In Daniel Defoe's Roxana, Amy, the fervently loyal servant of Roxana, refuses to leave her side in times of desperation and starvation. Amy is so loyal to Roxana, that she is willing to prostitute herself to various males, in order to gain 'financial independence' for Roxana (and thus indirectly, also for herself). As Amy says to Roxana, "Why look you, Madam, if he would but give you enough to live easie upon, he should lie with me for it with all my heart... if I will starve for your sake, I will be a Whore, or anything, for your sake." 17 This may sound like the ramblings of a conventionally devoted and humble servant, however, Amy is describing a mutual commitment or type of partnership in which both will undeniably starve unless one of them becomes a whore.

There are several allusions to possible lesbian activity within the text. At one point, Roxana reveals that "Amy and I went to Bed that Night (for Amy lay with me) pretty early, but lay chatting almost all Night about it, and the Girl was so transported, that she got up two or three times in the Night, and danc'd about the Room in her Shift; in short, the Girl was half distracted with the Joy of it; a Testimony still of her violent Affection for her Mistress, in which no servant ever went beyond her." 18 The fact that Defoe uses the words "violent affection" to describe Amy's feelings toward Roxana, goes beyond what one would imagine to be more commonly used when describing relations between a servant and her mistress, or even that of a relationship between two friends. The words imply a more intimate relationship, one that goes beyond a relationship that would be described as being platonic. It is also important to consider the ambiguous use of the words "Amy and I went to Bed that Night (for Amy lay with me)". After an initial reading of this text, one might not even stop to consider the possible implications of those words. However, when taking into consideration the somewhat bizarre description of Amy having "violent affections" toward her mistress, "in which no servant ever went beyond her", it is impossible to dismiss the possibility of some sort of an intimate relationship between the two females.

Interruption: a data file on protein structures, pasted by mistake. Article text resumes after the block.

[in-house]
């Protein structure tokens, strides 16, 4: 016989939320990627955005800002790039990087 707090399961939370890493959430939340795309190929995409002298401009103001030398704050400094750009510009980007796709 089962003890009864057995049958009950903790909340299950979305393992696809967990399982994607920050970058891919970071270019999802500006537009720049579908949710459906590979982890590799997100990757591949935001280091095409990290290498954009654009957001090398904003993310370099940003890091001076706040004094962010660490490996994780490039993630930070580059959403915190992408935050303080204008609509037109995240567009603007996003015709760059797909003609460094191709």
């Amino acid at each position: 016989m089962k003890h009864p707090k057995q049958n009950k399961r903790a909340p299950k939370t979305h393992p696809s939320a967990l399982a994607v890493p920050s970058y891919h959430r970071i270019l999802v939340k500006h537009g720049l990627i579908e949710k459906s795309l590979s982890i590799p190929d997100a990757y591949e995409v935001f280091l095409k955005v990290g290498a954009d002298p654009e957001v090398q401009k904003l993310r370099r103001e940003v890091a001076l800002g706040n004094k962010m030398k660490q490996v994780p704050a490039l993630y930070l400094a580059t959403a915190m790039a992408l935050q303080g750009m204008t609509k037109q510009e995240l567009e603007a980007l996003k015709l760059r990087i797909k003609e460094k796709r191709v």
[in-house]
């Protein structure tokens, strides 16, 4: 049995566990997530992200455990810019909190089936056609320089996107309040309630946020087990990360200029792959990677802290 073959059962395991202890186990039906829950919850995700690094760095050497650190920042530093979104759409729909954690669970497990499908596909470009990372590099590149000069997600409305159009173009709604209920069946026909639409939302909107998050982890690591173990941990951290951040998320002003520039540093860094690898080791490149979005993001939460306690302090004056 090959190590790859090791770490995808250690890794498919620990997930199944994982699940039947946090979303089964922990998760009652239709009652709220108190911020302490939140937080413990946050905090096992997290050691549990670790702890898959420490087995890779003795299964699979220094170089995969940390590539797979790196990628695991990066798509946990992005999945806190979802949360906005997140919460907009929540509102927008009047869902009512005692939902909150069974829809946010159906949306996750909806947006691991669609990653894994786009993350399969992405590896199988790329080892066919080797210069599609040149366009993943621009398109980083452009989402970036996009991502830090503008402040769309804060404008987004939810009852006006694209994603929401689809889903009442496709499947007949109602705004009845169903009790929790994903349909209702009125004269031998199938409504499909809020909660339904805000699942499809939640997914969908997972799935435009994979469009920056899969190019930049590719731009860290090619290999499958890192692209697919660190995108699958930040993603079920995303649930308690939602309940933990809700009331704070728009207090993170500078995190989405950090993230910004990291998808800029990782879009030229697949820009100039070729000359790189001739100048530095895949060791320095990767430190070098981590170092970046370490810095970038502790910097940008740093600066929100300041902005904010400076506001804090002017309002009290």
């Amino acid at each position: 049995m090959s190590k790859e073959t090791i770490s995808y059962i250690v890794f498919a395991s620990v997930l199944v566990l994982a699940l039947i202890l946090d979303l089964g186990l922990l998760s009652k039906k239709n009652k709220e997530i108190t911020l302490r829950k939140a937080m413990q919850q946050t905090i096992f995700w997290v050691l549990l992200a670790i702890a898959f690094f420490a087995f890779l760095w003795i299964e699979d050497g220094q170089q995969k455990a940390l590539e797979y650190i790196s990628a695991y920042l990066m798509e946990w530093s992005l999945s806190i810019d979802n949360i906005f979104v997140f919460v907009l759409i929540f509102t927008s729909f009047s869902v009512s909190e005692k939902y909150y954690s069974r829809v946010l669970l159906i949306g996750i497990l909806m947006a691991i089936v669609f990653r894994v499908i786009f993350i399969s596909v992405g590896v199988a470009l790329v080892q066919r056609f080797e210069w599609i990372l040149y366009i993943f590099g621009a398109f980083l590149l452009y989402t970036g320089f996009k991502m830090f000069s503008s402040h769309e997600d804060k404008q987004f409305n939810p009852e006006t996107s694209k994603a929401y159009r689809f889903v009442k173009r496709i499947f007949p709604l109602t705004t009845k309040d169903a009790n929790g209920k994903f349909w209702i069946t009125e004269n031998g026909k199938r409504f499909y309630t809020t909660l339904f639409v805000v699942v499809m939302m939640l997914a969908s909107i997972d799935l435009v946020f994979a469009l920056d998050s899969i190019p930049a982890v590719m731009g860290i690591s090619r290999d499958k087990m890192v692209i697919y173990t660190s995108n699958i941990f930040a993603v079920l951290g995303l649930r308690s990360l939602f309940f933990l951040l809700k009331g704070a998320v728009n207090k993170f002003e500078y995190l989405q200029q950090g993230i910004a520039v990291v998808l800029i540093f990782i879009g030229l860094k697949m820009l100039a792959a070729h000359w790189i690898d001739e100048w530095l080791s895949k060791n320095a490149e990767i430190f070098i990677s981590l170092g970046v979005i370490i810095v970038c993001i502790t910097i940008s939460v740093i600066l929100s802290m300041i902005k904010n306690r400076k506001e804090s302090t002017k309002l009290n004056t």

from Roxana by Daniel Defoe

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